As the Journal article also points out, if you were hoping to get your hands on that Zhu Zhu pet hamster, electronic reader, or bargain flat panel TV, you may well find yourself on an online auction site outbidding someone.
While others argue that in the past sales on Black Friday weekend have not been an accurate barometer of for the season as a whole, 2009 may well be different as this era of lean inventories across supply chains may dampen the ability to meet or surpass revenue and profitability goals. Having supply chain wide agility and responsiveness capability may be the acid-test for the 2009 holiday selling season.
This is my fourth live posting of observations and commentary related to events at this year’s Annual Conference of Supply Chain Management Professionals (CSCMP).
When I performed my pre-planning prior to the conference, one of the sessions that had been on my “must attend” list was the session titled Wall Street’s Perspective on Supply Chain. This session did not disappoint.
It consisted of a panel of four senior investment professionals experienced in private equity and investment banking, with first-hand knowledge of how the Wall Street community looks to supply chain as a measure of value. The firms represented included Frontenac, Jeffries and Company, Inc., MERK Capital Corporation and NKF Consulting. Each panelist began by providing an overview of their firm activities as well as a perspective on how they view supply chain. The session then turned to an open Q&A exchange among the panelists and the audience.
Some of the summary messages from the consensus of the panelists follow.
The focus of mining supply chain for continued cost savings must continue over the coming months. A statement by William Hunter, Managing Partner at Jeffries was that companies have done a great job of rationalizing costs and shedding excess people. Even though most feel we have begun to turn the corner, recovery across broader industry sectors will take more time. The perspective echoed by many CEO’s / CFO’s is that top-line revenue growth will not begin to occur until mid-2010. This implies that profitability will continue to come from reductions in cost as well as increased efficiencies. Cash is still king, and Wall Street will punish unexpected surprises.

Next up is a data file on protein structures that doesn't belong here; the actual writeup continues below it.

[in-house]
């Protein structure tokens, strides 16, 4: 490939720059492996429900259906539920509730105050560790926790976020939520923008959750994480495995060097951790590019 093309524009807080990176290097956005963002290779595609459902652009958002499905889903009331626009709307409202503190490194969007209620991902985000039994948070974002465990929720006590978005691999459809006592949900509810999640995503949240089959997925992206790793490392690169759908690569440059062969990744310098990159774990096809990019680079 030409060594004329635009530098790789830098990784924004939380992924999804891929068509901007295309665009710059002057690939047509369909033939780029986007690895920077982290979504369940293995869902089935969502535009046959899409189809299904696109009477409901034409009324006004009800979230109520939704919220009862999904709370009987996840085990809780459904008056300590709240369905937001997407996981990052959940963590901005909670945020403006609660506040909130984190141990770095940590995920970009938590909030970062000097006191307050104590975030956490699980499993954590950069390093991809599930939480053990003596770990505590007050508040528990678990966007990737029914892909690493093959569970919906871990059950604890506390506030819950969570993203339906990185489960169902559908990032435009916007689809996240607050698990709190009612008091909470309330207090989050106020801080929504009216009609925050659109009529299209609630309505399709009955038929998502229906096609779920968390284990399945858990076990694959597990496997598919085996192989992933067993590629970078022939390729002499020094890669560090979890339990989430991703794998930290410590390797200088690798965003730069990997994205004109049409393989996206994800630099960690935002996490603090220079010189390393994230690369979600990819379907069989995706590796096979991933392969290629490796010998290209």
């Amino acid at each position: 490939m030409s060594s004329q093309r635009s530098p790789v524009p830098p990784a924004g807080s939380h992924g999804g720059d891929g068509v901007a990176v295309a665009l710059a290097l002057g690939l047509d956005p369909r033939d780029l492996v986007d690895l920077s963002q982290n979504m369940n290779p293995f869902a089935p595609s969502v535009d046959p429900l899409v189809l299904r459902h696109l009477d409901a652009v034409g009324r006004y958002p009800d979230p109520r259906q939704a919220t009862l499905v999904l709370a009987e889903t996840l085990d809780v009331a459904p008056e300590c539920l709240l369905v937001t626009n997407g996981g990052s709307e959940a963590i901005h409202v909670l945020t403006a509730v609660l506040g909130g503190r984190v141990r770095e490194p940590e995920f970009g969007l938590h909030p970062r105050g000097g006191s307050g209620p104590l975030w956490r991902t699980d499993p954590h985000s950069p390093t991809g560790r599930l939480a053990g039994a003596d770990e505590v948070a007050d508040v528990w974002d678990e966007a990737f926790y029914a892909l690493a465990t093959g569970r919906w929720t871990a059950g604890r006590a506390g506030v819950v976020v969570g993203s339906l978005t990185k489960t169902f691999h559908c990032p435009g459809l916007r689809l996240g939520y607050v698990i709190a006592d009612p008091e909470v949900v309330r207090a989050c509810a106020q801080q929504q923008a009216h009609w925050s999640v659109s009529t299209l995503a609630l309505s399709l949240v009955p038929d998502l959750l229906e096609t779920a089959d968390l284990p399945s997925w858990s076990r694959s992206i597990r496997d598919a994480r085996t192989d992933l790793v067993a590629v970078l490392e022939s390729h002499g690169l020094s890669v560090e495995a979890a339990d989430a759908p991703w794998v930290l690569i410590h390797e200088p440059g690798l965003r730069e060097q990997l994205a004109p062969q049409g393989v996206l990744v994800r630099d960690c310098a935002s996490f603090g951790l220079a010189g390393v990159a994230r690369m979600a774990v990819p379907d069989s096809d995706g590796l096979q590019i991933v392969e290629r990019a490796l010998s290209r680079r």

CFO’s must respond to Wall Street, and the panelist consensus was that many CFO’s will continue to not only have a keen eye toward continued profitability, but will also look to:
- Top line innovation
- Capacity rationalization
- Specifics of risk management
I was especially tuned to the validation that supply chain risk sensitivity has now become a top item of interest within the C-suite.
A slide shared by Hess addressed his view of Wall Street’s expectation as we transition to the next phase of the business recovery. Whereas the current phase has had a primary focus on optimizing business liquidity, the next will focus toward optimizing performance management and operations execution. One other noteworthy quote from Robert Hess, Managing partner of NKF Consulting specifically addressed supply chain equilibrium. Going forward, Wall Street will look negatively on companies that attempt to plan demand based on forecast history. “Forecasting on the past is dead wrong” noted Hess. Forward-looking demand planning and operational excellence, especially process-related excellence, will continue to make positive impressions on the value of a company. “It’s all about “doing fewer things better, and proving it.”
An observation by two of the panelists relates to the ability to get money for transformation and/or rationalization initiatives related to supply chain. According to the panelists, credit markets remain very tight, and access to additional money will remain a challenge. ROI and hurdle rates need to be very strong, and eliminating a couple of distribution centers may not necessarily be a positively received investment by private equity investors. Reduction in inventory turns or bottom-line inventory, on the other hand is looked on as positive.
Let’s end on a positive note. The panelists did indicate that experienced supply chain talent will continue to be in demand across multiple industry sectors, which was phrased as good news for the audience. My reaction was simply, who else in the organization has the scope and knowledge to deliver continued process excellence- supply chain, of course. But don’t ask for that raise just in salary, at least not for a few more months.